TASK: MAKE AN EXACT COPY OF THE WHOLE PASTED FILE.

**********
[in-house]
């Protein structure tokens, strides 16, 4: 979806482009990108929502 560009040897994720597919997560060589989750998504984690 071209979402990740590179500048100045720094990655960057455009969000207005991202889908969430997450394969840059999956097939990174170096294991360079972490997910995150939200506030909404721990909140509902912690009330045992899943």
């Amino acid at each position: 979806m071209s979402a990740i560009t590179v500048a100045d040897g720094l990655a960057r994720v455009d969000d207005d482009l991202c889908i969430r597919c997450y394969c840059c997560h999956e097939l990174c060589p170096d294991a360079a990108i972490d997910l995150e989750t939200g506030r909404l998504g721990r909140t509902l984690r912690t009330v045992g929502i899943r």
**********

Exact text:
[in-house]
């Protein structure tokens, strides 16, 4: 979806482009990108929502 560009040897994720597919997560060589989750998504984690 071209979402990740590179500048100045720094990655960057455009969000207005991202889908969430997450394969840059999956097939990174170096294991360079972490997910995150939200506030909404721990909140509902912690009330045992899943």
């Amino acid at each position: 979806m071209s979402a990740i560009t590179v500048a100045d040897g720094l990655a960057r994720v455009d969000d207005d482009l991202c889908i969430r597919c997450y394969c840059c997560h999956e097939l990174c060589p170096d294991a360079a990108i972490d997910l995150e989750t939200g506030r909404l998504g721990r909140t509902l984690r912690t009330v045992g929502i899943r």